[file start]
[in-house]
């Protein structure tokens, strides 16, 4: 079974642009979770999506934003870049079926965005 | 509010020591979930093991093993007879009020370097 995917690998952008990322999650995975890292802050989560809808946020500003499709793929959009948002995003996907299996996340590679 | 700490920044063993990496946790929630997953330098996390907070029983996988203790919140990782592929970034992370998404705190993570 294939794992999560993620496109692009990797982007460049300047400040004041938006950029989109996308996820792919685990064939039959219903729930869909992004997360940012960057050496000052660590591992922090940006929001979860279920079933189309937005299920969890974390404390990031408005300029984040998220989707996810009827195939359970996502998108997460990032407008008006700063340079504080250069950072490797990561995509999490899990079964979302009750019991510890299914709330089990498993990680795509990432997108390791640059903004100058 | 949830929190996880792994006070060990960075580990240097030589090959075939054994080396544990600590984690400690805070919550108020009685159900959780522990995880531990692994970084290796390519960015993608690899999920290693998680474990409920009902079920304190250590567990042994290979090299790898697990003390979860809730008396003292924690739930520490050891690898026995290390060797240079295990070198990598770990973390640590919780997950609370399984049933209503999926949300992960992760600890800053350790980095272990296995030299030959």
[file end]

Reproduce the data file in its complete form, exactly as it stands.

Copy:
[in-house]
């Protein structure tokens, strides 16, 4: 079974642009979770999506934003870049079926965005 | 509010020591979930093991093993007879009020370097 995917690998952008990322999650995975890292802050989560809808946020500003499709793929959009948002995003996907299996996340590679 | 700490920044063993990496946790929630997953330098996390907070029983996988203790919140990782592929970034992370998404705190993570 294939794992999560993620496109692009990797982007460049300047400040004041938006950029989109996308996820792919685990064939039959219903729930869909992004997360940012960057050496000052660590591992922090940006929001979860279920079933189309937005299920969890974390404390990031408005300029984040998220989707996810009827195939359970996502998108997460990032407008008006700063340079504080250069950072490797990561995509999490899990079964979302009750019991510890299914709330089990498993990680795509990432997108390791640059903004100058 | 949830929190996880792994006070060990960075580990240097030589090959075939054994080396544990600590984690400690805070919550108020009685159900959780522990995880531990692994970084290796390519960015993608690899999920290693998680474990409920009902079920304190250590567990042994290979090299790898697990003390979860809730008396003292924690739930520490050891690898026995290390060797240079295990070198990598770990973390640590919780997950609370399984049933209503999926949300992960992760600890800053350790980095272990296995030299030959």